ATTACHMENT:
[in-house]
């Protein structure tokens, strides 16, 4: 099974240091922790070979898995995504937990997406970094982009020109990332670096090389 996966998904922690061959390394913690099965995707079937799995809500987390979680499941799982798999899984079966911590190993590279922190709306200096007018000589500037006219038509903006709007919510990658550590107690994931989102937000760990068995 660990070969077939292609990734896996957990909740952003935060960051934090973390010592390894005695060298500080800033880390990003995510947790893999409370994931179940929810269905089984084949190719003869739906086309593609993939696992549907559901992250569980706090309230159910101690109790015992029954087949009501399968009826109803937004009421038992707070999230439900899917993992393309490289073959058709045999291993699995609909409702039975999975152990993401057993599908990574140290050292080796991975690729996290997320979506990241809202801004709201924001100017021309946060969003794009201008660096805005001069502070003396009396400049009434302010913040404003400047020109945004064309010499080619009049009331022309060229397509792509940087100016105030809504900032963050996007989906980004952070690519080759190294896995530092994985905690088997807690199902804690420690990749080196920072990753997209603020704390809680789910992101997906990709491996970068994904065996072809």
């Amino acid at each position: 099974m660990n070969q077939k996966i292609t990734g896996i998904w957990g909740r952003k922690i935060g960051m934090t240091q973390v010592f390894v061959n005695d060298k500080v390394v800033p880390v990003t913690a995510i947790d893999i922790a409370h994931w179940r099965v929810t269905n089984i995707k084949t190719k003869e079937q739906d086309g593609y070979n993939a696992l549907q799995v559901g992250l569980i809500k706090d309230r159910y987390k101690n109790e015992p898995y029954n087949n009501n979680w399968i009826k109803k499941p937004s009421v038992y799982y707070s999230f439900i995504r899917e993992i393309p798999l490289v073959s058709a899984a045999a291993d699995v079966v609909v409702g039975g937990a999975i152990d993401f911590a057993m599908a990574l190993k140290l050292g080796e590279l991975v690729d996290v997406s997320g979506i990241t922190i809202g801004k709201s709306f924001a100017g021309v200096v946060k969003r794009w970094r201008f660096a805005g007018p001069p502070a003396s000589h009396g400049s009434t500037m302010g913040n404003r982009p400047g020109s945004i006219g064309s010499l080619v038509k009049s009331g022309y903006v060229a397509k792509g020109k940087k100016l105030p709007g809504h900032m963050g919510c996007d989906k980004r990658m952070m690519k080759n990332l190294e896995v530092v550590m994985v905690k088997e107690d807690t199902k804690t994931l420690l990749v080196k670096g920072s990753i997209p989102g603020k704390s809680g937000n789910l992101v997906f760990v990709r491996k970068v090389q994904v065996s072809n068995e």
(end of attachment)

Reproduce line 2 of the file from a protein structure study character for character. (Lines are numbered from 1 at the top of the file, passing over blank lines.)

């Protein structure tokens, strides 16, 4: 099974240091922790070979898995995504937990997406970094982009020109990332670096090389 996966998904922690061959390394913690099965995707079937799995809500987390979680499941799982798999899984079966911590190993590279922190709306200096007018000589500037006219038509903006709007919510990658550590107690994931989102937000760990068995 660990070969077939292609990734896996957990909740952003935060960051934090973390010592390894005695060298500080800033880390990003995510947790893999409370994931179940929810269905089984084949190719003869739906086309593609993939696992549907559901992250569980706090309230159910101690109790015992029954087949009501399968009826109803937004009421038992707070999230439900899917993992393309490289073959058709045999291993699995609909409702039975999975152990993401057993599908990574140290050292080796991975690729996290997320979506990241809202801004709201924001100017021309946060969003794009201008660096805005001069502070003396009396400049009434302010913040404003400047020109945004064309010499080619009049009331022309060229397509792509940087100016105030809504900032963050996007989906980004952070690519080759190294896995530092994985905690088997807690199902804690420690990749080196920072990753997209603020704390809680789910992101997906990709491996970068994904065996072809």